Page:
He has read all seven of the Harry Potter books. (There were eight movies, but only seven books. The last book was made into two movies.)

President Obama says that if he hadn’t gone into politics, he would have liked to become an architect.

Barack’s mother’s first name is Stanley. She holds a Ph.D in anthropology. Her research has been given much more attention since he became President.

Barack said of his childhood, “That my father looked nothing like the people around me – that he was black as pitch, my mother white as milk barely registered in my mind.”

Barack’s election as US President is not the first time he was a first black president. He was also the first black president of The Harvard Law Review.

Like 11.11 percent of the population, Barack Obama is left-handed.

A psychologist in Canada conducted some research that proved left-handed people are more accident-prone than right-handers. After studying 2,300 major-league baseball players who had died, he found that those older than 35 were two percent more likely to die than right-handers. In the group who had made it beyond eighty-five years old, there were very few left-handers.

Another study of Canadian college students found that 44 percent of the left-handers had been hospitalized within the last five years due to an accident, yet only 36 percent of the right-handers had been hospitalized for an accident. One hypothesis that may account for some of this is that the tools and machines of our modern world are designed for right-handers.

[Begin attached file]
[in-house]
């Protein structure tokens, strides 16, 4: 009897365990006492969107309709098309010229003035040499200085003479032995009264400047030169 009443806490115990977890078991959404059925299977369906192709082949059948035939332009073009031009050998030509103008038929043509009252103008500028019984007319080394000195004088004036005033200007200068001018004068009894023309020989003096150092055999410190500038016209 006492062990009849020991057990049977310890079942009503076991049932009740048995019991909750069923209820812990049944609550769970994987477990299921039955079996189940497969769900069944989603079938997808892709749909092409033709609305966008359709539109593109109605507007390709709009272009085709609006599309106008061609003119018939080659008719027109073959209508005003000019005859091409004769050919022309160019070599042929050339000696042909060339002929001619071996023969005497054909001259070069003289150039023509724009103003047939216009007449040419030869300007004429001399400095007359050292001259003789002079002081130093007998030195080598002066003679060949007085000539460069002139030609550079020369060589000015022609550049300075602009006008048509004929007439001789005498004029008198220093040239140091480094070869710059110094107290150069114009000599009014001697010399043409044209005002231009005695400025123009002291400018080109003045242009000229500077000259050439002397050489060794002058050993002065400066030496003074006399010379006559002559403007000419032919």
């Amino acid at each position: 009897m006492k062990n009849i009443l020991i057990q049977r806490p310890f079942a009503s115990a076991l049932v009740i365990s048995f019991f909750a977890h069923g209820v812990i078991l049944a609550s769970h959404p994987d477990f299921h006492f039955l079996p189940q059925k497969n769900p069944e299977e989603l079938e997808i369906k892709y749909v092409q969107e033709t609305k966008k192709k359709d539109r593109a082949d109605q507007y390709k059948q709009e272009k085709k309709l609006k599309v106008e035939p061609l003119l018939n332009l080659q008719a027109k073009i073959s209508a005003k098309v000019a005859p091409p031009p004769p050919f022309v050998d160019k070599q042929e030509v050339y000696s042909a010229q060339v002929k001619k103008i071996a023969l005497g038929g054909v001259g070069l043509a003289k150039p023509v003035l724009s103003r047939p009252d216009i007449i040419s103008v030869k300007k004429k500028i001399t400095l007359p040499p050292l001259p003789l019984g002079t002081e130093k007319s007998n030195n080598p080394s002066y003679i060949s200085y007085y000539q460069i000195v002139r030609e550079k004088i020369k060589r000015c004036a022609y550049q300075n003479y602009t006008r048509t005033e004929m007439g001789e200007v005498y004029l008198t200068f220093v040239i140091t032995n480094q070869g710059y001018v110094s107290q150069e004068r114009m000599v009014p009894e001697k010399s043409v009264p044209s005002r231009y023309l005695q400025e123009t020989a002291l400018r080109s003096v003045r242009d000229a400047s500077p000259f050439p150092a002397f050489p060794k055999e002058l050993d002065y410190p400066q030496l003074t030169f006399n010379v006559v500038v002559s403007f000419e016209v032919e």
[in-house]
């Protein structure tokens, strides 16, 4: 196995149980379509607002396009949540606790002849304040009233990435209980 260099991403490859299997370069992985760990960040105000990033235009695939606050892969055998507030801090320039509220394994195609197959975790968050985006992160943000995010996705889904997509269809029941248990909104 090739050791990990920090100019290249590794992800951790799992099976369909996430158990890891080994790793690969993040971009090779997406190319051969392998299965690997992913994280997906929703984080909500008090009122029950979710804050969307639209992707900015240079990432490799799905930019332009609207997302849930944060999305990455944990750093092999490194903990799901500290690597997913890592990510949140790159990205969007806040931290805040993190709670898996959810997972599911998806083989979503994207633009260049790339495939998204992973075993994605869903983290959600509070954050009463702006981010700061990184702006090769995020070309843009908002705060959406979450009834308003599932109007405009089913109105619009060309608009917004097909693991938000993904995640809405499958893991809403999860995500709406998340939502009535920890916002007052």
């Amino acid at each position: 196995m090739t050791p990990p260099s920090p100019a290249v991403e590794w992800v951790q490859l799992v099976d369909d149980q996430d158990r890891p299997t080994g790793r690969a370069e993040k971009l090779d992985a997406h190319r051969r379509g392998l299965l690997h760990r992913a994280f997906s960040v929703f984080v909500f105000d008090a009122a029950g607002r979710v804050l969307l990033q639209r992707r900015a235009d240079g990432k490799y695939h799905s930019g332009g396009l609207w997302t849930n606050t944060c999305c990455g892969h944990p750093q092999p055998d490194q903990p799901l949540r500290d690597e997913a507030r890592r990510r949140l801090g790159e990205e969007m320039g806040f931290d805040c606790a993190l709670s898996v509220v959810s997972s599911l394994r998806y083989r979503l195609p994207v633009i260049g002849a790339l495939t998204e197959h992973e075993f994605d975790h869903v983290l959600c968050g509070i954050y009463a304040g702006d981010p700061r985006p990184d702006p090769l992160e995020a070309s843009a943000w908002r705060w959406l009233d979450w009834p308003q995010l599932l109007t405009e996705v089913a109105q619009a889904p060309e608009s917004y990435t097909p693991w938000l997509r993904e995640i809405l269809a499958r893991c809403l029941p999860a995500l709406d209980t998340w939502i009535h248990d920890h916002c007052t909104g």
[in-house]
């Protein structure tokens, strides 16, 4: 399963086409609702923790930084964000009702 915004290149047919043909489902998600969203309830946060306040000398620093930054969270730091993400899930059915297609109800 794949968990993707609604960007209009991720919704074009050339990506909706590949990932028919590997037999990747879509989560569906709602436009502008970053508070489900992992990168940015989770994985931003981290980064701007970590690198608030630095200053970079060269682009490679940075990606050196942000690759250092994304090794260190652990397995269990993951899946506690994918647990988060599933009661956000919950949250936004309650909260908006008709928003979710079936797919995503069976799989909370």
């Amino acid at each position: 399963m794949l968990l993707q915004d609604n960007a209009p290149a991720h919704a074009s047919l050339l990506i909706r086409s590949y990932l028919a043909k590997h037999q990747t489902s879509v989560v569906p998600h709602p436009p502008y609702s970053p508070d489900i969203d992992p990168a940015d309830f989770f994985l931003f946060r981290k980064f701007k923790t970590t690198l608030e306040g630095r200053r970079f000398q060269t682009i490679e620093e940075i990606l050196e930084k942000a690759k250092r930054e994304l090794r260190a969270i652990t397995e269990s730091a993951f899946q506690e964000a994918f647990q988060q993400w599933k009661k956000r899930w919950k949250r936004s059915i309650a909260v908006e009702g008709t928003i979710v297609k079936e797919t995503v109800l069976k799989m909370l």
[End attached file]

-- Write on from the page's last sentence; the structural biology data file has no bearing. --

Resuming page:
The southpaws also had higher incidence of immunological problems and sleep disorders. A hypothesis behind this phenomenon is that babies who would have normally been right-handers become lefties if they have problems at birth such as long labor or low birth weight.

David Bushnell

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In the mid 1770’s David Bushnell, an inventive guy, created the world’s first attack submarine. Using whiskey barrel technology, he made a watertight clamshell-shaped vehicle with barely enough room for one man. The thing, nicknamed the Turtle, was placed in New York Harbor one night containing Sgt. Ezra Lee, a 45-year-old man who was stronger than the frail inventor. He had two hand-operated propeller vanes, one for forward travel, the other for directional control.

Bushnell's Turtle

A museum replica of Bushnell’s Turtle

Sgt. Lee cranked his way toward the British flagship of Admiral Richard Howe, called the Eagle. David Bushnell provided for instrument guidance in the underwater darkness, even though it was 1776 and electric lighting was still 100 years into the future. Inventor Bushnell’s solution was ingenious. He lit the primitive instruments, a compass and a depth gauge, with foxfire, a moss that glows in the dark. Still, navigation was difficult, because it was cold in the Turtle, and therefore the foxfire was dim. Ezra Lee missed the battleship entirely and cranked himself out to sea. Realizing his error just in time, he cranked furiously against the tide and finally arrived under the ship. Now it was time to do his dirty work.